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Wind Power to Spare: The Enormous Energy Potential of Atlantic Offshore Wind

Wind Power to Spare: The Enormous Energy Potential of Atlantic Offshore Wind

Full Title: Wind Power to Spare: The Enormous Energy Potential of Atlantic Offshore Wind
Author(s): Gideon Weissman, Rachel J. Cross, and Rob Sargent
Publisher(s): Frontier Group
Publication Date: March 1, 2018
Full Text: Download Resource
Description (excerpt):

The Atlantic coast states are dependent on fossil fuels, which pollute our air, put our health at risk, and contribute to global warming. In response, states in the region are moving toward an energy system powered by clean, renewable sources:

Atlantic states now generate enough wind and solar energy to power nearly 2 million homes, 19 times
more than just a decade ago. Yet to achieve a truly clean energy system, Atlantic states – which account for more than a quarter of the nation’s energy use – will need to tap into a massive clean energy resource that is right in our back yard: offshore wind energy.

With enough wind energy resources to generate four times the amount of electricity the region currently consumes, offshore wind can help power the Atlantic coast with clean energy. In order to capture this tremendous pollution-free resource, state leaders must put in place strong policies to foster development of offshore wind, while ensuring the protection of our oceans and wildlife. Offshore wind is an abundant resource located close to where we need it most, and it can play a core role alongside other renewable energy sources in providing clean energy for the future.

• Offshore wind off the Atlantic states could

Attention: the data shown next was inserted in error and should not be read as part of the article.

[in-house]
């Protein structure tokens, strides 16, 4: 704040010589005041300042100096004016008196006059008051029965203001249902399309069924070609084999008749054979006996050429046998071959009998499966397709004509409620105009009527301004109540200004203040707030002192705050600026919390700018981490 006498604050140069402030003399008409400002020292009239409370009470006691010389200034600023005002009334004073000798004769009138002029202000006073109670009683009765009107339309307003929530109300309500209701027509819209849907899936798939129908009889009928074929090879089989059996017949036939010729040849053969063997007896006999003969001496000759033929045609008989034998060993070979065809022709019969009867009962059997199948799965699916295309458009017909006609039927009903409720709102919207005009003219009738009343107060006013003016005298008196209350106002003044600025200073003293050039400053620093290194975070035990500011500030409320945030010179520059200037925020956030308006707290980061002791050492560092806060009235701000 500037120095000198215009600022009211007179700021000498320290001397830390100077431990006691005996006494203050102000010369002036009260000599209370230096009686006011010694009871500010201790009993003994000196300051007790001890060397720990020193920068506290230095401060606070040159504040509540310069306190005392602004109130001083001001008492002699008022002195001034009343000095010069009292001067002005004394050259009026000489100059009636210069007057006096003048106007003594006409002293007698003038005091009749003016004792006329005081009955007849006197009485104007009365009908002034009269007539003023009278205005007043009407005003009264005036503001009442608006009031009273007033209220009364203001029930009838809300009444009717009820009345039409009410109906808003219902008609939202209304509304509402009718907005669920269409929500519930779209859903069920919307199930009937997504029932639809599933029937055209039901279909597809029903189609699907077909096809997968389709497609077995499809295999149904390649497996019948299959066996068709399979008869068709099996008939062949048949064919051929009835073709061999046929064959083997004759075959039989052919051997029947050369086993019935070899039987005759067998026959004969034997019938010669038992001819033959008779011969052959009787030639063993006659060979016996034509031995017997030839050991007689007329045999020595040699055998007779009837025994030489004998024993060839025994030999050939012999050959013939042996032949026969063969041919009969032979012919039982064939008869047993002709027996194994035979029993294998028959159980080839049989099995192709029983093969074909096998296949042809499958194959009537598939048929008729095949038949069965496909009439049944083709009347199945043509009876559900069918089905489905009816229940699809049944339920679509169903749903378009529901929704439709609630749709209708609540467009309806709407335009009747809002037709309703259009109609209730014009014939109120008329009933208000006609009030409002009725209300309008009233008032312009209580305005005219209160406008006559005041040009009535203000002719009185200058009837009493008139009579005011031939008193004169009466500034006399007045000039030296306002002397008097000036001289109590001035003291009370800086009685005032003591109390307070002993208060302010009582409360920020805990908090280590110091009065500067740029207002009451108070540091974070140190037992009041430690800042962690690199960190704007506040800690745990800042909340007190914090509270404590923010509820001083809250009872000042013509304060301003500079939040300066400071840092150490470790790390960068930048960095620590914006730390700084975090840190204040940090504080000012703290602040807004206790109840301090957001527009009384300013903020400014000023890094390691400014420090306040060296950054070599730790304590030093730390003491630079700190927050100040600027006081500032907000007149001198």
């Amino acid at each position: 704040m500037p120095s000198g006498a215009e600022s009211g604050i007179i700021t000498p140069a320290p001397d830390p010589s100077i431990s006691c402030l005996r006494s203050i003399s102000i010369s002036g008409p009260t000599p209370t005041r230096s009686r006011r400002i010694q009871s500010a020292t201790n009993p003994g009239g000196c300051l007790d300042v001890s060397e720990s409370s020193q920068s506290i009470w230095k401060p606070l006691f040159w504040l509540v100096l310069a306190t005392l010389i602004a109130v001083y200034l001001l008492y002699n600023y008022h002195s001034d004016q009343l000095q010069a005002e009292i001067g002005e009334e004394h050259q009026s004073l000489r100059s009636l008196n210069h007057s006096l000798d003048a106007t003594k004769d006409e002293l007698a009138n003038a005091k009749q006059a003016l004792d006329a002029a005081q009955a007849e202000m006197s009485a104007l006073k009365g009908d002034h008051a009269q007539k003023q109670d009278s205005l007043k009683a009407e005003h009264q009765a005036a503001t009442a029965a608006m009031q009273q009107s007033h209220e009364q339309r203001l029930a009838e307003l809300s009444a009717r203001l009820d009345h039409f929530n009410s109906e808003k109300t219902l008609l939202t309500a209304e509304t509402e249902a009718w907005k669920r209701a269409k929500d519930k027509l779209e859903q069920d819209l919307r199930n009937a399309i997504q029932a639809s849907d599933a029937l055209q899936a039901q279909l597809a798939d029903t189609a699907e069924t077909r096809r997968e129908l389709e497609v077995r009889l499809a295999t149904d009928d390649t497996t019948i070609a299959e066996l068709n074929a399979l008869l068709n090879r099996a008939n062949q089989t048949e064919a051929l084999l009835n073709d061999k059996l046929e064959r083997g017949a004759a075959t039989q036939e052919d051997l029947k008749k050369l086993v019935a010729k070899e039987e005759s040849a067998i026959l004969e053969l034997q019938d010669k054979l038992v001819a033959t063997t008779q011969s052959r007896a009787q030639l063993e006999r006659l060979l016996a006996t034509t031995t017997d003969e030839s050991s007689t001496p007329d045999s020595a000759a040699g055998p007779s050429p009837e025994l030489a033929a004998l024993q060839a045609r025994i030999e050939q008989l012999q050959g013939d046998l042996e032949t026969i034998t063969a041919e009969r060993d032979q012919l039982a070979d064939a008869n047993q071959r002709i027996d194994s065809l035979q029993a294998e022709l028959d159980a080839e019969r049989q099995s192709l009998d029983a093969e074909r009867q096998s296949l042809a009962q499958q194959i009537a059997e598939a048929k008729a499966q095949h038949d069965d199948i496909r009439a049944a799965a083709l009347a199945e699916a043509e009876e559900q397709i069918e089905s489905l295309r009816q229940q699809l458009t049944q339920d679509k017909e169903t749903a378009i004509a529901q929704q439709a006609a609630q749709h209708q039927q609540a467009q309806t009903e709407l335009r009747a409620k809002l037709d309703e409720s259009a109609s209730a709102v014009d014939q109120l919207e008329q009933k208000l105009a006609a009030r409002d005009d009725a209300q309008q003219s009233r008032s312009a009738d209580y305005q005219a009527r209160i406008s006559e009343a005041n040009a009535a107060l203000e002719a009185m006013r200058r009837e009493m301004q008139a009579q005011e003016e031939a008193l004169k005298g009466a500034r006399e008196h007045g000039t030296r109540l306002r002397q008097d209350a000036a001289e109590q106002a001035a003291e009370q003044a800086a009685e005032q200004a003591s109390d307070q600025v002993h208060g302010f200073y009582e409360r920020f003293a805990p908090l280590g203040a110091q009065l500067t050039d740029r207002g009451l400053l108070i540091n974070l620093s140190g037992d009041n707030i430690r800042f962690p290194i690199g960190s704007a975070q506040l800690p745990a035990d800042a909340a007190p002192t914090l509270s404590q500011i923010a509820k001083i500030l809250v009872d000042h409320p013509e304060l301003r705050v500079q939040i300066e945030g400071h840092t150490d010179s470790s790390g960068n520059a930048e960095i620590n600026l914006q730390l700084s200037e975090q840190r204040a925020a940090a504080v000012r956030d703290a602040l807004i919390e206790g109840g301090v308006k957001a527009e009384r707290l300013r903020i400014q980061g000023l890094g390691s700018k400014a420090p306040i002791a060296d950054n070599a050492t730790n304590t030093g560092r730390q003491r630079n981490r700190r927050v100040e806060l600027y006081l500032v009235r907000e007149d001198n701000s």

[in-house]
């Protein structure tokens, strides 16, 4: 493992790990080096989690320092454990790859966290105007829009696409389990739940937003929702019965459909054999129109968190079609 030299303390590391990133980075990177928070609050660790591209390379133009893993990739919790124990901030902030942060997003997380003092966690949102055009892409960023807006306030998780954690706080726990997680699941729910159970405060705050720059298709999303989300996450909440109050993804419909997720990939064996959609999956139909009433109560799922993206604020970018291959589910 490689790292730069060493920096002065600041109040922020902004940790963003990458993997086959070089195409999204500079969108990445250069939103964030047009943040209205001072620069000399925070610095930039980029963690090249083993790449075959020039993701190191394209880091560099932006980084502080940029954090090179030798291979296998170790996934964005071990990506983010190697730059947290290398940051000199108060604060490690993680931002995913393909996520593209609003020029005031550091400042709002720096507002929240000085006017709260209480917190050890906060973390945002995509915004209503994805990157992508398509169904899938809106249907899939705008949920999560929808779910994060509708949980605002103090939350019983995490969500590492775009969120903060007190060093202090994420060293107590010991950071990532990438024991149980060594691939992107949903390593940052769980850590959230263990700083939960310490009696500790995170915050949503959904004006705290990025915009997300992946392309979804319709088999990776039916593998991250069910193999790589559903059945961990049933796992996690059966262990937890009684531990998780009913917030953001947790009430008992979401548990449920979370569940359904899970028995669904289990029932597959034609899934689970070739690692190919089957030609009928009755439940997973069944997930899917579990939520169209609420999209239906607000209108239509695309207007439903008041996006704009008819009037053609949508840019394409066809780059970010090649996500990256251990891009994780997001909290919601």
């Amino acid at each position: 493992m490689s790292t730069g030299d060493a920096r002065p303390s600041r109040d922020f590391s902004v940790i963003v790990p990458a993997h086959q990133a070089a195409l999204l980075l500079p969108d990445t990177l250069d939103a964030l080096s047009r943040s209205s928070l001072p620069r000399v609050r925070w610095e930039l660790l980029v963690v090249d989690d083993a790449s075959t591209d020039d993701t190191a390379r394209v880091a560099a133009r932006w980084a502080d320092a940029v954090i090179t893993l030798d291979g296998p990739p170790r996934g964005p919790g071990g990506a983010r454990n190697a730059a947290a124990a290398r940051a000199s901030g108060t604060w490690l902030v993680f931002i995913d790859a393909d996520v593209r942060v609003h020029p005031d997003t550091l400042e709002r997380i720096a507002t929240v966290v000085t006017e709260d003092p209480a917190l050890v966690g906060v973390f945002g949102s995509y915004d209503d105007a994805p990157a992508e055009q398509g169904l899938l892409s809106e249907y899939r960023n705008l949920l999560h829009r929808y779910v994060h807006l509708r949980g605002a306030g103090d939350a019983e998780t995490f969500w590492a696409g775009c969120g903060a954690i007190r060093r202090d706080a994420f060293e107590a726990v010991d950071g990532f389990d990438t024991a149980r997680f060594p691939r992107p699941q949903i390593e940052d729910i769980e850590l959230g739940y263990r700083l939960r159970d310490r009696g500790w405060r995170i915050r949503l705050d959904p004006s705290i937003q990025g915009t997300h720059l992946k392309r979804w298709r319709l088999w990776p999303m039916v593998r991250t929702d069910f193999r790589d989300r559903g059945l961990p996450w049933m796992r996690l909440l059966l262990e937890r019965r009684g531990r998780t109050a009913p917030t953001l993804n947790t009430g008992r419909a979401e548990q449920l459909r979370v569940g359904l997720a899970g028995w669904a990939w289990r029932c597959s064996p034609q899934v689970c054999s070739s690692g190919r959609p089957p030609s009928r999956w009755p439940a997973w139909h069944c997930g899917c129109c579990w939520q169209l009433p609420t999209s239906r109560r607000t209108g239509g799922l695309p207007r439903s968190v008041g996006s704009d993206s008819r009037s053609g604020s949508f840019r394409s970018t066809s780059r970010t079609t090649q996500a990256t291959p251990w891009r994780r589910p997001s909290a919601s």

produce enough electricity each year to meet four
times those states’ electricity consumption (4,574
terawatt hours), even after excluding areas not
suitable for current technology and off-limits areas
like shipping lanes.
Almost every Atlantic state
(12 out of 14) has wind potential off its shores that
exceeds current state electricity consumption.

• Tapping into offshore wind can help meet future
electricity demand created by electrifying activities
currently powered by gasoline, natural gas and other
fossil fuels, like transportation and heating homes
and businesses. If developed to its full potential,
Atlantic offshore wind could supply double the
estimated electricity it would take to power all
current electricity needs plus estimated electricity for
electrified heating and electric vehicles.

All statements and/or propositions in discussion prompts are meant exclusively to stimulate discussion and do not represent the views of, its Partners, Topic Directors or Experts, nor of any individual or organization. Comments by and opinions of Expert participants are their own.

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